That means Volusia’s children are more likely than other children to be physically abused, sexually abused, or exposed to mental illness, emotional neglect, or emotional abuse at home.
The Florida Department of Education estimates 20 percent of students “experience mental health issues that interfere with school, and most will turn first to their school for help.”
A child doesn’t have to be diagnosed with a mental illness to have unwanted behavior: children’s brains just work fundamentally differently than adult brains.
Regulatory processes — like those that control impulse, emotions, and risky behavior, are undeveloped in the brain of the child, most noticeably in the limbic system and the prefrontal cortex.
Children are primed to take action, rather than think about the consequences, and have stronger emotional reactions than adults do.
Combine this natural childhood physiology with trauma — like that found in an unstable home — and a child’s already tenuous grasp on appropriate behavior is even more impaired.
“We know that trauma, in general, any kind of trauma, has the potential to deregulate emotions, which impacts overall functioning,” Nadelkov said.
“The brains of traumatized children function differently from that of other children, and they are less likely to distinguish between right and wrong, and more likely to respond inappropriately or in a manner seen as disruptive,” Clinical Mental Health Counselor Intern Lisa Rickman said.
Rickman has specifically dealt with traumatized children.
“Keep in mind, a healthy teen brain is still primed to seek reward, risk, and basically sucks at decision-making without the full use of the frontal cortex for executive functioning, anyway, so traumatized kids/teens are at a major disadvantage,” Rickman added.
Former foster parent Dena Scroggins knows this deeply — her three adopted children have a variety of developmental issues stemming from trauma. In 10 years as a foster parent in Volusia County, Scroggins has taken in 19 children, all who had varying degrees of traumatic experiences, she said.
“People don’t know what their traumas are. [One girl] was brought into my home at 21 months old and, at 21 months old, she weighed 19 pounds. Do you know what that means? That’s the size of a 12-month-old,” Scroggins said.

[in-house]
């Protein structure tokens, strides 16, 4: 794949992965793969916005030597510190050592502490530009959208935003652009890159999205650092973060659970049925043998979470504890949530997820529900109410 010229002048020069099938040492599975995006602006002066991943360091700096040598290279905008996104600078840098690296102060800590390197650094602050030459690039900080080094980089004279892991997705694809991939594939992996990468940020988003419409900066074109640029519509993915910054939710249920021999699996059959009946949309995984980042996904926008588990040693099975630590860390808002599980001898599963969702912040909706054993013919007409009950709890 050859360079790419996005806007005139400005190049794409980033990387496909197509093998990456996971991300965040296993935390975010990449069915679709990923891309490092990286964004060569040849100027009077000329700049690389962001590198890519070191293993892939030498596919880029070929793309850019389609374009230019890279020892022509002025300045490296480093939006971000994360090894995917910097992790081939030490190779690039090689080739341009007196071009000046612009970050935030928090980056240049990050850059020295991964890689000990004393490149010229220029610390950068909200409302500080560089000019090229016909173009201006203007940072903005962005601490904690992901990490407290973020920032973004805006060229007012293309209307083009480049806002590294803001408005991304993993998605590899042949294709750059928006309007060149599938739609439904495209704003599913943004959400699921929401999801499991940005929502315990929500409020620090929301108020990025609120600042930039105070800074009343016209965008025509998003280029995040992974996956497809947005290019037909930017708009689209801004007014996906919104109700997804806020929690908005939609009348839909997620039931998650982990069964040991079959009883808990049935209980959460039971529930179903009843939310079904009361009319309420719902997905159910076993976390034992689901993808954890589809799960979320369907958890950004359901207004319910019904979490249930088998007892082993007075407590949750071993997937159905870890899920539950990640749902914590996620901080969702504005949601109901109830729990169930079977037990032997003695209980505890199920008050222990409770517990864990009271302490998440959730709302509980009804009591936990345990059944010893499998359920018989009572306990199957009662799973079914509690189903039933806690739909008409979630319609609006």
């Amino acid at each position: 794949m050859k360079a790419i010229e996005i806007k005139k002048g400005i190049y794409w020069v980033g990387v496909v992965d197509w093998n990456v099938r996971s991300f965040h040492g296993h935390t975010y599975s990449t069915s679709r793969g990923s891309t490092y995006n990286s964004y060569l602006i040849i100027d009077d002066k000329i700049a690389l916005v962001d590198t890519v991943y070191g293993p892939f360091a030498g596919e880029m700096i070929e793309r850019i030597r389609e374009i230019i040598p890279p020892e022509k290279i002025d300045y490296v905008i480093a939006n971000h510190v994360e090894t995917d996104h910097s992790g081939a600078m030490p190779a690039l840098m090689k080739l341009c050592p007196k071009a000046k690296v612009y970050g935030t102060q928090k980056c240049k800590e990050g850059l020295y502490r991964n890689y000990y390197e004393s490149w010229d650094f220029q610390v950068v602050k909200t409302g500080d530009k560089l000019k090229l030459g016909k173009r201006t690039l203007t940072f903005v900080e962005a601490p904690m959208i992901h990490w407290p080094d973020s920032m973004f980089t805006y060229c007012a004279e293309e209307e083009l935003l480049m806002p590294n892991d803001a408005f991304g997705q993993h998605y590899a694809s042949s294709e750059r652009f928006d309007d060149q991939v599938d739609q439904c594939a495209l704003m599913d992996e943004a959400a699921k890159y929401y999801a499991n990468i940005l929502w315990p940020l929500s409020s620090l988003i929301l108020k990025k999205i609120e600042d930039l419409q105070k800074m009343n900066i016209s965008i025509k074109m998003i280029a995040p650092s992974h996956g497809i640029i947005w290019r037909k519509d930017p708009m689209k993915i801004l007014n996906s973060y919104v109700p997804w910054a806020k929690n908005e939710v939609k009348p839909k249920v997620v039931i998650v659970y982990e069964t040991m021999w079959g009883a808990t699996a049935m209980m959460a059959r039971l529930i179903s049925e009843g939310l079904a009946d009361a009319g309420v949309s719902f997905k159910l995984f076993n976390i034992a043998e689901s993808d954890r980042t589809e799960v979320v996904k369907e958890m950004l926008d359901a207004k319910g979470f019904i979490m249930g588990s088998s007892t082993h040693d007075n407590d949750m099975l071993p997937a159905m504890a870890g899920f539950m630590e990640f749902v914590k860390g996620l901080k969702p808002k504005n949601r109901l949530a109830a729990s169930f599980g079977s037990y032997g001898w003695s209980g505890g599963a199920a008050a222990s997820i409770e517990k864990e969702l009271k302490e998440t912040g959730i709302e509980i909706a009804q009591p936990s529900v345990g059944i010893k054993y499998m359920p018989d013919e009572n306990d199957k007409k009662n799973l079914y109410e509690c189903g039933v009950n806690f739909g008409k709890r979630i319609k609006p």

“She had cigarette burns all over her body. Nobody knows the amount of trauma that this kid has dealt with. And, yes, she explodes on me sometimes. But I love her with everything in me,” Scroggins added. “And there’s never going to be a moment that I stop fighting for her.”
This child has a lot of difficulty in school, she said.
In Scroggins’ experience, the schools are ill-equipped to deal with the special needs her kids have. Instead, Scroggins said, the child is often referred to the Child & Adolescent Behavioral Services unit at Halifax Hospital in Daytona Beach.
“When they do have a mental health crisis, they call the mental health professional out. They can’t even do anything with the child. They refer you out to Halifax, and then when you take them to Halifax, they don’t do anything,” Scroggins said.
Halifax Hospital’s mental health unit for children is one of the community agencies the school district partners with to serve juveniles in need.
Contracted community agencies
The school system is working hard to make improvements, school counselor Taylor said.
Mental health teams and additional counseling specialists are connecting the dots between services and schools, and new training and prevention methods at every level of the school system are giving teachers tools to deal with unruly students before situations escalate.
But interacting with outside agencies can be a problem.
“I think the system is fragmented,” Taylor said. “Depending on how difficult it is to connect with the outside groups, sometimes we feel like we’re left holding the ball.”
One example is in the use of the Baker Act. The Baker Act is a mental health mechanism that allows a person — including a child — who is deemed to be a danger to themselves or others, is taken into involuntary (or sometimes voluntary) custody for up to 72 hours.
In 2018, nearly 1,200 children under the age of 18 were taken into involuntary custody under the Baker Act in Volusia County.
Statewide, an average of 36,000 children a year are involuntarily Baker Acted, and nearly 4,700 of them are age 10 or younger.
“It’s extremely traumatic for the child,” Taylor said.
Although it can be necessary for the child’s own protection, she added, the process often doesn’t connect the child with help they really need.
And, Taylor said, it can be a week or more after a child is Baker Acted before the child’s school learns anything about their treatment.